On July 20, Web3 Journal writer and defi tinkerer Andrew Lee announced his latest experiment: Karma DAO. An exclusive Telegram group that anyone can join provided they own 200 KARMA, the project’s native token.
This being July, aka Peak Defi, what happened next was all too predictable: the crypto community piled in, the KARMA pulled a 350x and suddenly the price of entry to the coolest Telegram group in crypto was over $2,000. But that’s only half the story. While Karma DAO, like many cleverly gamified projects, has gotten too big, too fast, the market action is a distraction for a fascinating social experiment that’s taking place.
Succeed or fail, Karma DAO is pioneering a new way of forming incentivized communities that collaborate for the collective good.
The YFI of DAOs
As Andrew Lee explains, the goal with Karma DAO is:
“To have a likeminded peer group in Ethereum as well the greater crypto space adopt a networking group that values karma, which includes the qualities of being mutually helpful to others, mutually value-adding, giving to all and being kind.”
This financial barrier to entry deters low level scammers and chancers, granting the DAO an exclusivity that’s reminiscent of Silicon Valley networking app Clubhouse, while its tokenomics – or ponzinomics, if you want to be cynical – have echoes of defi sensation YFI.
“I had the opportunity to work for angel investor Jason Calacanis out of college and I saw how vital it was to surround one’s self with the right people to learn about new opportunities and to be near the people that can help you be part of them,” Andrew said. “In the spirit of encouraging learning growth and potential investment opportunities for the angel investors in the DAO, we will be inviting several teams building interesting projects in DeFi, DAOs and blockchain to present what they are working on to the group.”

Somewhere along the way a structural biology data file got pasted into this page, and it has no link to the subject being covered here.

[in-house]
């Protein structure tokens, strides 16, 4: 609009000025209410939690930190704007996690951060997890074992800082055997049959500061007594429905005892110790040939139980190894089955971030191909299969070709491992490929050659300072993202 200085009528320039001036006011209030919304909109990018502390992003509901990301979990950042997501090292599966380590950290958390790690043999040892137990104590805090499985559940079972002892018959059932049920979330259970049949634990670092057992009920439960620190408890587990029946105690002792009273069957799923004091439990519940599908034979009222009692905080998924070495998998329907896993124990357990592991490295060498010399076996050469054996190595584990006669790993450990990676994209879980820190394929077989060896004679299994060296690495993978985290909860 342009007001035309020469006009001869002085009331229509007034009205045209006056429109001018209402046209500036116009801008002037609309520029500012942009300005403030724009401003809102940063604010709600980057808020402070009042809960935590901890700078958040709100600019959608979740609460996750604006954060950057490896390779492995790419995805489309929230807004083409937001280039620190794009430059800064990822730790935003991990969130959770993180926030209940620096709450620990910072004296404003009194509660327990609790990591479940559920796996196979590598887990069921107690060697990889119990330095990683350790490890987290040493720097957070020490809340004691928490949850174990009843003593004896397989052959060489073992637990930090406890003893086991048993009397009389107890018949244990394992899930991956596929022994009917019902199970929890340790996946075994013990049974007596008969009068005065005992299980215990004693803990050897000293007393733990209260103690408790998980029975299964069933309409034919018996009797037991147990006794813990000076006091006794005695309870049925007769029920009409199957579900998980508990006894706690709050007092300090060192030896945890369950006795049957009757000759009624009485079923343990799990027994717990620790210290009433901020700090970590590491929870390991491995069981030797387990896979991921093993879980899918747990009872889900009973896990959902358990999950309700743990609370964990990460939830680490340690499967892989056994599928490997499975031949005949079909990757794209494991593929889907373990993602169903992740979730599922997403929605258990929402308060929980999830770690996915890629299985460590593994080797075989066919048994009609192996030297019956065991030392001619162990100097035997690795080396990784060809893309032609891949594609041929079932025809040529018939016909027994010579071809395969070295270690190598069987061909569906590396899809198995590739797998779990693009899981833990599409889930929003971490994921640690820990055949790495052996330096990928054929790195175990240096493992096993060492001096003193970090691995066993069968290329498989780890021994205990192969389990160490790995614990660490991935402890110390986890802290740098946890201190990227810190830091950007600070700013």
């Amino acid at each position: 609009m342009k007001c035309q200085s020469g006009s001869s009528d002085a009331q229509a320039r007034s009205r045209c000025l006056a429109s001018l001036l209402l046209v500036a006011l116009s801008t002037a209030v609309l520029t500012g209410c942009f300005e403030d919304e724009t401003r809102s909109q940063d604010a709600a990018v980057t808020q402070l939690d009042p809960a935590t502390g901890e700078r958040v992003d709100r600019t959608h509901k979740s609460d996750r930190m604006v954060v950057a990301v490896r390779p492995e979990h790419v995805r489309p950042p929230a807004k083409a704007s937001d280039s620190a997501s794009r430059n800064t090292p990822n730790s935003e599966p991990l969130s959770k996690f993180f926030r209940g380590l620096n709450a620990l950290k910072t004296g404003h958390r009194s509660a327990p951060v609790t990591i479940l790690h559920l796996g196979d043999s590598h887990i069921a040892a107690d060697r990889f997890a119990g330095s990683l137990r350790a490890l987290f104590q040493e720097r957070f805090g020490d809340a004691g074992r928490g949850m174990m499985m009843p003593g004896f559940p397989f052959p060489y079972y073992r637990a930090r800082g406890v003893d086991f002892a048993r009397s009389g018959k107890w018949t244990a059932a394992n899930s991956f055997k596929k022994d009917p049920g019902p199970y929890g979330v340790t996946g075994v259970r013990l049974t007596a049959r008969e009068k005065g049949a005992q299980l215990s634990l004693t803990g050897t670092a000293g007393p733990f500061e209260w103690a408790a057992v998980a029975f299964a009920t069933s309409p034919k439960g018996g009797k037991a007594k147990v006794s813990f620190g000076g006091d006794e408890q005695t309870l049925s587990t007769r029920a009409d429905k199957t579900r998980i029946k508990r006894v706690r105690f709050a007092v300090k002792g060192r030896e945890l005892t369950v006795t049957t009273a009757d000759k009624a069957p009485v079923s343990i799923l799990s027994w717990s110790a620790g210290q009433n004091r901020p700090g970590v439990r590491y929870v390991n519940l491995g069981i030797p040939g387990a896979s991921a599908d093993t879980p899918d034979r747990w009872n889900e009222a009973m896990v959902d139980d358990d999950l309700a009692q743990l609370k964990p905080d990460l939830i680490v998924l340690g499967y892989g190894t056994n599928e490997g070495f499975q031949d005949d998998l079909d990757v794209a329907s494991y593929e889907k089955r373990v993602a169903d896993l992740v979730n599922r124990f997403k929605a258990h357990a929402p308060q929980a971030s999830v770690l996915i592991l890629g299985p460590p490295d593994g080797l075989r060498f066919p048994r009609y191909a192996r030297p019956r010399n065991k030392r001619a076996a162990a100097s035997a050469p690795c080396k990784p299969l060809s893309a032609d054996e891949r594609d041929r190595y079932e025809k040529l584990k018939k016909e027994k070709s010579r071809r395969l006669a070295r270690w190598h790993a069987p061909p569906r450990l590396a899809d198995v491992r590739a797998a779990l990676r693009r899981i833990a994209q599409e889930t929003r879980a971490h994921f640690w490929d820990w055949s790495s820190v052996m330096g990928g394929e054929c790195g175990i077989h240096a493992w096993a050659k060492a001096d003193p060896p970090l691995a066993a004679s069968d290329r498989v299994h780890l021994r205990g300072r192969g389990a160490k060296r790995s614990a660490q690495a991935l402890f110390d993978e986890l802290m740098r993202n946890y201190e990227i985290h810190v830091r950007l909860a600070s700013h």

Who’s in the Karma Club?
So far, almost 200 curious souls have joined the DAO and begun exchanging ideas in its closed Telegram group. They’re made up of the usual suspects you’d expect: traders, analysts, defi geeks, crypto entrepreneurs, marketers, writers, and developers.
Conversation has been civil, enthusiasm high, and ideas have flown freely. As a decentralized autonomous organization, Karma is controlled by its members who are free to suggest improvements to its token model, preferred platform (there’s talk of migrating to Discord), and roadmap. The DAO might be Andrew Lee’s brainchild, but it’s now in the hands of the community, who can steer it in any direction they like – provided they can reach consensus.
As you would expect of such an ambitious social experiment, the project is still rough around the edges. Speculative trading of its token risks excluding all but the wealthiest of ethereans, while an influx of signups could skew the signal to noise ratio, causing valuable discourse to get lost in the mix. These teething problems are to be expected, and are not insurmountable. For example, the 200 KARMA token threshold to enter could be lowered, or dollar-pegged to prevent entry becoming off-limits to the majority.
It’s a delicate balancing act though: if Karma DAO continues growing at its current rate, it risks becoming a victim of its own success and degenerating into just another frantic crypto group.
The Crypto Community Is Watching
Whatever the fate of Karma, it’s a testbed for how future web3 networks might work: incentivized, collectivized, and socialized, with members working together for the good of the group. Even if egos end up getting in the way and dilution diminishes the ethos on which it was founded, Karma DAO won’t have been in vain.
There are some extremely clever concepts being trialled in the cryptosphere right now, and defi is its epicenter. Karma DAO is at the forefront of that trend, proving – like YFI – that a strong and highly motivated community is worth more than any VC raise or premine. The touch paper has been lit. Whatever happens next with Karma DAO, it won’t be dull.